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a term used to designate an assemblage of archaeological remains, dating from one period in time, which are distinguished by local peculiarities and are concentrated within a certain territory. An archaeological culture is generally named after some distinguishing feature—the shape of or designs on ceramics and ornaments (for example, the Funnel-beaker culture), burial rites (for example, the Catacomb culture), or after the locality where the most typical remains of a given culture were first discovered (for example, the Dneprodonets culture). Archaeological cultures often correspond to specific groups of an ancient people, including ethnic groups. It is sometimes possible to associate specific archaeological cultures with tribes known from written sources. However, the similarity among elements of a material culture does not always reflect an ethnic community or the community of origin. Similarities in the way of life and the material culture of different tribes may arise independently under similar social and geographical conditions. Individual cultural elements may also be borrowed as a result of the diffusion of ideas or the migration of people bearing this culture. The study of the origin, diffusion, and disappearance of archaeological cultures makes it possible to reconstruct the prehistory of tribes and peoples.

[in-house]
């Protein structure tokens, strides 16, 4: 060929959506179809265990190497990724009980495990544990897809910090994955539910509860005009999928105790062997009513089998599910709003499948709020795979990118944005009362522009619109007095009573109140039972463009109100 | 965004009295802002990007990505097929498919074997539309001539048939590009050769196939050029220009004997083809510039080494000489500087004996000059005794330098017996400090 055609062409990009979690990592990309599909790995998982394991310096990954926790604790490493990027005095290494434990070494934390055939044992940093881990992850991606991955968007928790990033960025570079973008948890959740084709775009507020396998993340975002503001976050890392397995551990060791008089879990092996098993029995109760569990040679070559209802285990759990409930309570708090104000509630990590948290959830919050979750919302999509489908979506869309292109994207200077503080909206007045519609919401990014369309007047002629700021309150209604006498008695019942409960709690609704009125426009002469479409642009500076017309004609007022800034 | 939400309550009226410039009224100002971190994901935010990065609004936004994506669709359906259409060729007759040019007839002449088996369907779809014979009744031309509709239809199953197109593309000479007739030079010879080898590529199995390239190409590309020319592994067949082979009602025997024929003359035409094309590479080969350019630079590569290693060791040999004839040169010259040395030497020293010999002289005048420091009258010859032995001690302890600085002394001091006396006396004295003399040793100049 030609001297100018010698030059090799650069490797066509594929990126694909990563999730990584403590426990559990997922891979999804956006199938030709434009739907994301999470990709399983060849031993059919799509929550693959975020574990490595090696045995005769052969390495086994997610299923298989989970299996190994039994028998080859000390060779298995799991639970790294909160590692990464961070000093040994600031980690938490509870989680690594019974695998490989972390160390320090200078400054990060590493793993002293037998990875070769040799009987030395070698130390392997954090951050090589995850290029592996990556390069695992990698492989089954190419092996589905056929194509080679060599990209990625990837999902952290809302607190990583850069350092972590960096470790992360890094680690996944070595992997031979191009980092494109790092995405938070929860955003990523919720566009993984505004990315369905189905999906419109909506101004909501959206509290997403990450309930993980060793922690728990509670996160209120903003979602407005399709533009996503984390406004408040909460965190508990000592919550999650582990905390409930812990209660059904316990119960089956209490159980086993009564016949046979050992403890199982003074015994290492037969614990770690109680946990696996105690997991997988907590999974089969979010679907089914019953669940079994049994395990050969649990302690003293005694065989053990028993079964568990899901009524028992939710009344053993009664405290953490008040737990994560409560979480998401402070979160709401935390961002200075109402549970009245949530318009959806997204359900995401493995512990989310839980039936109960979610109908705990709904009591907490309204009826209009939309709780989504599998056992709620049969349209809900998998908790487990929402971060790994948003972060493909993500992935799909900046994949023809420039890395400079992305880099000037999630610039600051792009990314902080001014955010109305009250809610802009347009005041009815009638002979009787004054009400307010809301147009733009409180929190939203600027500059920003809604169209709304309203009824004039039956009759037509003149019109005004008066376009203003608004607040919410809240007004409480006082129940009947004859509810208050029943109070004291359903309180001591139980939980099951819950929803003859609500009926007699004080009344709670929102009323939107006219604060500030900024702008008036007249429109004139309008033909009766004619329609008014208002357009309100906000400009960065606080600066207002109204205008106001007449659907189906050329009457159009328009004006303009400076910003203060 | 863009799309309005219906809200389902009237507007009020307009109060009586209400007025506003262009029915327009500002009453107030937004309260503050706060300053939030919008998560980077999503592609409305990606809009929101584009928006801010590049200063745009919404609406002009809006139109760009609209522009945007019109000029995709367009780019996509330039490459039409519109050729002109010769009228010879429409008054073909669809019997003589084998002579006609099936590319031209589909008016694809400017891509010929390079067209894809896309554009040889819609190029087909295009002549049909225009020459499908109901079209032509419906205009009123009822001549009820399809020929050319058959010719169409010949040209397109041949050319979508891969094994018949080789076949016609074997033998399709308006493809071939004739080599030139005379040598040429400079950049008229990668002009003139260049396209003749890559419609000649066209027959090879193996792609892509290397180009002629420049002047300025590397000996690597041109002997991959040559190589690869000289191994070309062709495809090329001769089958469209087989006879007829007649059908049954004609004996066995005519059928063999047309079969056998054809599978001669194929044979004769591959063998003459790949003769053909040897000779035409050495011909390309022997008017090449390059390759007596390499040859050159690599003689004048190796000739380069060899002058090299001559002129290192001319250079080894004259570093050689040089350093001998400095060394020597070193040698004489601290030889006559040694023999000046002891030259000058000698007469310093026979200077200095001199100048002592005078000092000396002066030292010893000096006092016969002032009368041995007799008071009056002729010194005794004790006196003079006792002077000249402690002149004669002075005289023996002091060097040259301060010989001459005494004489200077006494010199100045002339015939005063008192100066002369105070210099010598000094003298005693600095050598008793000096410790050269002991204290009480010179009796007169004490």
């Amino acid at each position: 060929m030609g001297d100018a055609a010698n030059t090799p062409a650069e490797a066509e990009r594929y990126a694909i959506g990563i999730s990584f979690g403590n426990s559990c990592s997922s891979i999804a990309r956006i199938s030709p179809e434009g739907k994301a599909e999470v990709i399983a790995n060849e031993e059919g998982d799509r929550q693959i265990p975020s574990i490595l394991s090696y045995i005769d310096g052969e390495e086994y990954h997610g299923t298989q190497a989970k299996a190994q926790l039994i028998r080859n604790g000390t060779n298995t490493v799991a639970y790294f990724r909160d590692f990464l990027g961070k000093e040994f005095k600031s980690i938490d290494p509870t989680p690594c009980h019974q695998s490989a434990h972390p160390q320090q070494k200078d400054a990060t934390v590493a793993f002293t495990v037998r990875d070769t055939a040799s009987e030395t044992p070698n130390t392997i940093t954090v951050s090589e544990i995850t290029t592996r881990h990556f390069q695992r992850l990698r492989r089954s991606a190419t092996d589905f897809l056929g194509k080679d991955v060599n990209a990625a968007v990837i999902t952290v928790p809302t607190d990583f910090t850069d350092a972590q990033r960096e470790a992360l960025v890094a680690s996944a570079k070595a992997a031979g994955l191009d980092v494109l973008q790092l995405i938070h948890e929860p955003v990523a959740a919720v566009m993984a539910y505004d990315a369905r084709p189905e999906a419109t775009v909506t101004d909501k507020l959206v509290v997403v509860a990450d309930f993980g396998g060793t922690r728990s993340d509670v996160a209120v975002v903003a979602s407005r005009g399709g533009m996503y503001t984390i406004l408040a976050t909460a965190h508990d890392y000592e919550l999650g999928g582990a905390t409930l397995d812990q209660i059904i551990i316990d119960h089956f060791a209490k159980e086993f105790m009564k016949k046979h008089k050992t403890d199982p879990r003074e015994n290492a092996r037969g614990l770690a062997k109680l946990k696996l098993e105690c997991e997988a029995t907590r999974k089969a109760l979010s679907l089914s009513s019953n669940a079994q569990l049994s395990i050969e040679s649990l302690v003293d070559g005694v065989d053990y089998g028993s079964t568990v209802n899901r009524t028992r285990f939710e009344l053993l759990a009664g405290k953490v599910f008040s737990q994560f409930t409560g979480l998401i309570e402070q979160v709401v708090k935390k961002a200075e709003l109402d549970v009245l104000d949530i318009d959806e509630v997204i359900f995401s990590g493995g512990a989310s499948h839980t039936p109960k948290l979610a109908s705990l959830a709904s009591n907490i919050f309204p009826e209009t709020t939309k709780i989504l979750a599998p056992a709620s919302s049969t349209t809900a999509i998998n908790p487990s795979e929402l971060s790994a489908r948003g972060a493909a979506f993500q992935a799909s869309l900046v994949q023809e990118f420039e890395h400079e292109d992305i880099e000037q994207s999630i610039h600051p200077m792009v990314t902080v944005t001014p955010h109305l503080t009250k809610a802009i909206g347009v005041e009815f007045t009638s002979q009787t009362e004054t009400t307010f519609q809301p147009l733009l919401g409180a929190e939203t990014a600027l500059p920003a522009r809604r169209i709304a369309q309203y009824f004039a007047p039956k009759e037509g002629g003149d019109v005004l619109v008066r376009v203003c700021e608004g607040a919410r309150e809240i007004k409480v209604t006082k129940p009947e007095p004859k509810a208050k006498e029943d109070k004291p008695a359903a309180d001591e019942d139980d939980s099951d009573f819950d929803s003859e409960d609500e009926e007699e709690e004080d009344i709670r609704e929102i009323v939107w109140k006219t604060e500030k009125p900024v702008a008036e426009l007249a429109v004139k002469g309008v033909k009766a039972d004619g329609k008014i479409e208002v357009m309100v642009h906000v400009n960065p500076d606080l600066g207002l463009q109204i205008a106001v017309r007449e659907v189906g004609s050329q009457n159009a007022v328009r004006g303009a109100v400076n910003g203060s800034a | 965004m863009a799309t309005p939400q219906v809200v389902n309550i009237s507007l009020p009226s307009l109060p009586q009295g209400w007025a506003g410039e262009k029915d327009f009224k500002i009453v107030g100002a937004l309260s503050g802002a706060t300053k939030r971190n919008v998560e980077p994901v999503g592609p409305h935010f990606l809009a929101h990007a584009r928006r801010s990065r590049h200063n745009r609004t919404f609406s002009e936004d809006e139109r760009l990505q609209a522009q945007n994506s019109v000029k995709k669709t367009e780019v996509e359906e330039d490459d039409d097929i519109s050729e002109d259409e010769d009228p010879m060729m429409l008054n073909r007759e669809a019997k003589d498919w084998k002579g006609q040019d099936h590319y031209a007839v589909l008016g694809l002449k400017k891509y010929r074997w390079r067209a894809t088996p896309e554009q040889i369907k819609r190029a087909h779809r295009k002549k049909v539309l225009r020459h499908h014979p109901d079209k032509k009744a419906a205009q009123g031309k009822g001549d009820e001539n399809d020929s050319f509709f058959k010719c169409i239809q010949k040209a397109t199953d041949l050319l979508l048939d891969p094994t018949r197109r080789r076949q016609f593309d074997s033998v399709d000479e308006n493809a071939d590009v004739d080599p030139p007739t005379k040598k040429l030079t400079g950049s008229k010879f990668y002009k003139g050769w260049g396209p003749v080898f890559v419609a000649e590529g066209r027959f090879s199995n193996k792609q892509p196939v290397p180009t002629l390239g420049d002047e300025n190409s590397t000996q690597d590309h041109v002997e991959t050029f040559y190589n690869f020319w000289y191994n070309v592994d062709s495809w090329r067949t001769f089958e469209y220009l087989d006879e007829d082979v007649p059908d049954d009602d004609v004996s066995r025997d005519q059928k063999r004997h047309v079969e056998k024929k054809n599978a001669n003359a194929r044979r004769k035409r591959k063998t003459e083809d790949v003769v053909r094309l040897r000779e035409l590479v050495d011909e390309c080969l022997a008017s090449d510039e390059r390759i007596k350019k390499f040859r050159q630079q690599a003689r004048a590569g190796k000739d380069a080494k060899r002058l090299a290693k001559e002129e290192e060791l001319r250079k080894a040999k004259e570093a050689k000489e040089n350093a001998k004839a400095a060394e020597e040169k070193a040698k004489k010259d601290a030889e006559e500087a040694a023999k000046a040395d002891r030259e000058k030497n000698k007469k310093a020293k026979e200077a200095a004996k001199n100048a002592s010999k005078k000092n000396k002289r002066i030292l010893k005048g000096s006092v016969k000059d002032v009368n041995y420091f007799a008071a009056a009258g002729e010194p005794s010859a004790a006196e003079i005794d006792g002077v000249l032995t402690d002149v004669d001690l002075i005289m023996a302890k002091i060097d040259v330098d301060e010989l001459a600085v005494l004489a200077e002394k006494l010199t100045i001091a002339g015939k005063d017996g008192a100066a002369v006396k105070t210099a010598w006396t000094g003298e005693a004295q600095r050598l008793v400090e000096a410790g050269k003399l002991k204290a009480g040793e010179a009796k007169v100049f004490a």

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A. L. MONGAIT